The Scofield Bible: Its History and Impact on the Evangelical Church

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InterVarsity Press, Dec 10, 2009 - Religion - 245 pages
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This year marks the 100th anniversary of the publication of the Scofield Reference Bible (1909). It is hard to believe in our era of study Bibles for most every demographic group that the Scofield Bible was the first of its kind. The Scofield Reference Bible was uniquely responsible for popularizing dispensational theology, eventually making dispensationalism the theology assumed by everyday English-speaking Christians for much of the twentieth century. This book, written by American Todd Mangum and Irish scholar Mark Sweetnam, explores the origins and impact of the Scofield Reference Bible on both sides of the Atlantic. Readable and fair, it provides insight into the approach, intentions and theology of the Scofield Bible, valuable to both fans and critics of the Scofield Bible. It also provides rare insight into the life story of C. I. Scofield himself, which has become a subject of interest and controversy in recent years.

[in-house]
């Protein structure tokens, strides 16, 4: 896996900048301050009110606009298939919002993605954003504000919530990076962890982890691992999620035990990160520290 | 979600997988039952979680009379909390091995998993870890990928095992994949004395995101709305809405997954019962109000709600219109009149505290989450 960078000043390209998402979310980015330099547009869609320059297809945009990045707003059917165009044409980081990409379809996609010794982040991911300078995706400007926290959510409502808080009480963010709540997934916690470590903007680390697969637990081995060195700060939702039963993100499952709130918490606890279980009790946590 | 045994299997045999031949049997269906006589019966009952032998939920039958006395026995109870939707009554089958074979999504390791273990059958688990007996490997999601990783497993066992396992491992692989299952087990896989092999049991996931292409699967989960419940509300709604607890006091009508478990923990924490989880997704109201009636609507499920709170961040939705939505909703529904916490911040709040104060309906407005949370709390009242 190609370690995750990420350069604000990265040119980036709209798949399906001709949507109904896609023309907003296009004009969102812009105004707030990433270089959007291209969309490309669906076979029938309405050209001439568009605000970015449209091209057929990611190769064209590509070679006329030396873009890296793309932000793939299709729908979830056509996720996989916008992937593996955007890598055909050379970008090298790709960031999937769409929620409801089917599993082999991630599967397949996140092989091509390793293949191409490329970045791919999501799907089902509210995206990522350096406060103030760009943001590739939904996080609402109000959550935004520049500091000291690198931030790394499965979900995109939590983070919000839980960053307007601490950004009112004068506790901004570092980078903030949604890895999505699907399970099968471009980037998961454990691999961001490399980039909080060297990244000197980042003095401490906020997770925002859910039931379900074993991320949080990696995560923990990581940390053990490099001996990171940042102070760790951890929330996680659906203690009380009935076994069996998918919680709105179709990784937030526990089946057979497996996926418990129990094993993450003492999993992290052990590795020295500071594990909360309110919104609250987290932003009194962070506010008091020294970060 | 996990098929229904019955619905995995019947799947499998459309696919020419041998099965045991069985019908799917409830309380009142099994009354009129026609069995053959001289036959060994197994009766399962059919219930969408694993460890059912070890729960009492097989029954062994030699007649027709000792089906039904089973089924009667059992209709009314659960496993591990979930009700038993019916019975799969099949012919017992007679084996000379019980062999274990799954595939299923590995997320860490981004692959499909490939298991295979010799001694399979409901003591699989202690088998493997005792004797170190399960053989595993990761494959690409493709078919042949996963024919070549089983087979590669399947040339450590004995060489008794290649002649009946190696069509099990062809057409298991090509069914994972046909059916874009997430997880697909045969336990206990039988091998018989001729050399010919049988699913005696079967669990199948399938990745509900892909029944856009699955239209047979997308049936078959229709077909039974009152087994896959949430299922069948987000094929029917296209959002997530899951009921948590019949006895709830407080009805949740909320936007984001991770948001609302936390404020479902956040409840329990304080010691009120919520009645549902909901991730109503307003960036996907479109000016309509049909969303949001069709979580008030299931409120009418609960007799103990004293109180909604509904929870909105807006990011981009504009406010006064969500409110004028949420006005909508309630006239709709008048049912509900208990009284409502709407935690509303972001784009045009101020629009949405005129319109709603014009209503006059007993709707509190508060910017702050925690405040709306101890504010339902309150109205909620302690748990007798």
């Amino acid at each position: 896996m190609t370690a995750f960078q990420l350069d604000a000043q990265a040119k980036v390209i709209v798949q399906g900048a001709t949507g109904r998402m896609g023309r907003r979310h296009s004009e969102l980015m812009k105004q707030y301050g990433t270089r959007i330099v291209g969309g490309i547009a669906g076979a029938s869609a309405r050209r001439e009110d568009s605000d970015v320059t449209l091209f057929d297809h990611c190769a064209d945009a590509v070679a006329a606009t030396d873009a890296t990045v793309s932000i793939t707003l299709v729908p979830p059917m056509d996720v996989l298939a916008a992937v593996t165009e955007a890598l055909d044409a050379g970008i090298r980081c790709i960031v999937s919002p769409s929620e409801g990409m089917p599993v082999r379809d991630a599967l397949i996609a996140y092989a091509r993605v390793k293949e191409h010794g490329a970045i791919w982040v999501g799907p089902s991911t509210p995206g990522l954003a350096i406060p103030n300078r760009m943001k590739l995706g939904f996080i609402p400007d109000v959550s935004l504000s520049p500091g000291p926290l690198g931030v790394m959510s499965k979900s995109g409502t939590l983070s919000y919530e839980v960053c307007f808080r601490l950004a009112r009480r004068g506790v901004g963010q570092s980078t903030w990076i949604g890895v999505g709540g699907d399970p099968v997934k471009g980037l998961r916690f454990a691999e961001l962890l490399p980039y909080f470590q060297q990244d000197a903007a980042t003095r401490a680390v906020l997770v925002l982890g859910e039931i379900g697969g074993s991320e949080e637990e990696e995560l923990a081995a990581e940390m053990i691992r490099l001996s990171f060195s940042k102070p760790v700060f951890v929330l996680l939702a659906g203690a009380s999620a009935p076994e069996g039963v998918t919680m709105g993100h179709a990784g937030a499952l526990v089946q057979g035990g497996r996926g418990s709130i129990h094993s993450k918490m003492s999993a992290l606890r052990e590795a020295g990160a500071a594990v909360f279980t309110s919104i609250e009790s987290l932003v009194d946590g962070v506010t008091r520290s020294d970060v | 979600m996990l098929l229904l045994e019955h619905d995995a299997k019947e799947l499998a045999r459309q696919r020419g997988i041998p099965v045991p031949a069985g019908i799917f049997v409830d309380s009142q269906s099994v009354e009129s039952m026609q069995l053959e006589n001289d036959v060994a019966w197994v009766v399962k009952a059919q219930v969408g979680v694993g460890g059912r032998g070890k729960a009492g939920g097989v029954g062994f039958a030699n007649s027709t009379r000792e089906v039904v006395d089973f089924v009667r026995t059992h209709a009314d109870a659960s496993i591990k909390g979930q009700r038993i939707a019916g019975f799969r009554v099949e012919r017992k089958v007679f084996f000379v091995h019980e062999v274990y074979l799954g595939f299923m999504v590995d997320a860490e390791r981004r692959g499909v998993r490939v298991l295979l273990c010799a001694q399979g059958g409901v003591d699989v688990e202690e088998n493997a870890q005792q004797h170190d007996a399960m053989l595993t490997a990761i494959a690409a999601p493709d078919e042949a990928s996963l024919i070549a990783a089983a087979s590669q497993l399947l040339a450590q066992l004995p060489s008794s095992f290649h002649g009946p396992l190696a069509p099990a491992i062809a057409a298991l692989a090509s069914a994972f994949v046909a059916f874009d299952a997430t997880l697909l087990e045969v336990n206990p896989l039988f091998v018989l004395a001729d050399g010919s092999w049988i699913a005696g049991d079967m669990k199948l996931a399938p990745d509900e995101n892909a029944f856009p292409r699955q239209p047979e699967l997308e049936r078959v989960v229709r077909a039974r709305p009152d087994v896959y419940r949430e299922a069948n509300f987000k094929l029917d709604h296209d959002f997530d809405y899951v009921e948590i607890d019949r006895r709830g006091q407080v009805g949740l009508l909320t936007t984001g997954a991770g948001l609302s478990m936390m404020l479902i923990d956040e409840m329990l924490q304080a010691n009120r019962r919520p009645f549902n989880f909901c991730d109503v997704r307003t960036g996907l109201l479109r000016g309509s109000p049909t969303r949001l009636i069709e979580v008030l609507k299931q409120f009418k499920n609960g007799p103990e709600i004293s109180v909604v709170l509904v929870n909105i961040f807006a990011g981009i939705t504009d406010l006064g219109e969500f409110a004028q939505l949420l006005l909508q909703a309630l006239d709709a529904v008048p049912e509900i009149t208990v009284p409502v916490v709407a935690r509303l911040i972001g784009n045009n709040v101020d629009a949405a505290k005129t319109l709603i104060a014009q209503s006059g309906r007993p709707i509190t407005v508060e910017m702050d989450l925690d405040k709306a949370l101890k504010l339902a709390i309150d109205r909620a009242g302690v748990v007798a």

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About the author (2009)

Todd Mangum is Associate Professor of Theology and Dean of the Faculty at Biblical Theological Seminary in Hatfield, PA. He received the John F. Walvoord Award for Outstanding Work in Eschatology from Dallas Theological Seminary where he earned his Ph.D. in Theological Studies in 2001. Dr. Mangum's book, The Dispensational-Covenantal Rift is widely acclaimed as providing a definitive history on the debate between dispensationalists and covenant theologians. He has also written numerous articles seeking to repair breaches among various segments of Bible-believing Christianity, and advancing a generously orthodox, missional approach to theology and ministry in the postmodern, post-Christian context. Dr. Mangum is ordained by the Southern Baptist Convention. He resides with his wife, Linda, and three sons. In May 2009, he serves as best man at the wedding of his oldest son, Caleb.

Mark Sweetnam is a postdoctoral fellow in the Centre for Irish-Scottish and Comparative Studies at Trinity College Dublin. His main area of research interest is literature and theology.

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